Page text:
But in my view, though the latest Schneider for Phase and Hasselblad HC lenses are good, especially after software correction by Capture 1 and Phocus respectively, starting it right, with better optics is still the more elegant solution. Perhaps accessing the large format Rodenstock HR lenses via technical cameras are the solution. I haven't decided yet, but am now exploring the options of using the Rodenstock HR and Schneider digital lenses for large format with the use with a medium format digital back. Technical cameras like Alpa, Arca Swiss, Cambo, Linhof, Sylvestri, Sinar and perhaps more.

For me the IQ now represents the state of the art in digital backs. But the Phase 645Df camera leaves much ergonomics to be desired, especially compared to Hasselblad's H4D. The IQ is available to attach to H bodies...due to a recent victory in court against Hasselblad, so perhaps that's a consideration.

Thanks to Seng Fai and Phase One's Jasper Johansen for the entertaining afternoon.

Friday, September 9, 2011

West Coast SingaporeL Seascape...

I often go by the West Coast Recreation area for a spot of cycling on weekends, get some fresh air, sunshine and exercise.

One of the evenings, I decided it might be interesting to do some photography. This photograph was taken last year, October 2010, and was done with the HCD4/28 as a 4 panel stitch. Click on the image for a 1.2MB, 1080 high image

Due to the extreme wide angle of the lens, there is obvious side distortion, which exaggerates the perspective...which is my intent for this photograph. The final print is rather detailed...with the small specs resolving into little boats. Not easy to see on the web, but on print this is very clear.

Friday, September 2, 2011

Urwerk UR1001 - another uber cool watch from Urwerk

Urwerk - their principals Felix Baumgartner and Martin Frei, is one of the independent watchmakers to watch (pun intended). Their creations are always interesting...pieces of contemporary horology: with interesting techniques, pushing the envelope with the use and adaptation of industrial coatings on watchmaking. And Felix and Martin, and their PR Supremo Yasine have always been uber cool.

The latest is a uber complicated timepiece...Felix calls this the culmination of all 15 yers of Urwerk, and the Mothership to all Urwerk watches. This watch, also known as a Zeit Device, uses a conucopia of indicators - with satelites on turrets, upon retrograde indication. Makes an interesting watch.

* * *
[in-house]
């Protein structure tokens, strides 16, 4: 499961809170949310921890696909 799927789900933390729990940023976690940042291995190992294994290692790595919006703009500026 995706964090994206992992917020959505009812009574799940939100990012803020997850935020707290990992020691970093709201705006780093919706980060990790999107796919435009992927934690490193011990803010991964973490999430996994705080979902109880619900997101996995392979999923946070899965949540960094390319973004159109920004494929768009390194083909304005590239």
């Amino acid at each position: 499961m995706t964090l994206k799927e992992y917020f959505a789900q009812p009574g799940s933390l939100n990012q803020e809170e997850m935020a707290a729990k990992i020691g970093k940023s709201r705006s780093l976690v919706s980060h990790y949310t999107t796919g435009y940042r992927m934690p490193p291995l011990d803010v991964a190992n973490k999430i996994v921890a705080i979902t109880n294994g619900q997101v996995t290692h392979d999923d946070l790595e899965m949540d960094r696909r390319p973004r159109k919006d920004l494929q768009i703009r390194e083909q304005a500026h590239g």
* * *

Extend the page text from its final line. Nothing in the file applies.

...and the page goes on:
The, watch...uses the satelite system Urwerk developed for the 200 series watches, but double the satelites for interesting effect. One set is used to tell the time, indicating the hour and minute in a retrograde fashion. And the other used to indicate the month and date.

I love the layered, 3 dimensional look of the Zeit much to see and discover.

The back, the cover flips open to show the satelite which is a flying construction (the techinal term in watchmaking used for wheels attached only on one side of the pinion)...allowing the owner to gaze through the movement. Mesmerising.

Case is AlTiN - Aluminium, Titanium Nitrade - an industrial surface treatment developed for tool making and has superior resistance to wear.

The watch is rather large, and weighs some 450g. Here is it next to my Rolex Sea Dweller to have a scale comparison:

Even the chain is massive, and attaches to the ring on top of the crown by a screw mechanism which opens and closes a set of jaws to hook up and release the chain to the watch.

A closer look at the chain mechanism

Everywhere one looks, the attention to detail is amazing. From the tatical feel of the case and chain, to the smooth gliding movement of the satelite.

Here are two photographs showing the satelite time telling system of the gliding minute hand and rotating hour cube. The minute hand is retrograde, and is designed to gently jump back returning gently. Watching this is quite a treat.

As is typical with Urwerk watches, the time telling system is innovative and the watch does not typically open up to show the time keeping mechanism. This Zeit Device is automatic winding, and both the rotor and the balance wheel is hidden from view.

The watch also features an annual calendar...the indicators are also carried by a similar satelite system:

The back of the watch carries the usual Urwerk "Service Indicator", which is actually a 5 year indication telling the owner that the watch has been running for 5 years, and it is time for it to return for a service.

Also interesting, and attesting to the confidence of Felix on the movement is the presence of a 100 year running time indicator...and get this...a 1000 year linear running time indicator!!

What can I say? Uber cool. The asking price in Singapore is S$666k...hmm...what a number...but even if you can afford the watch, you may not get one if you are not fast...only 8 are being made in this execution.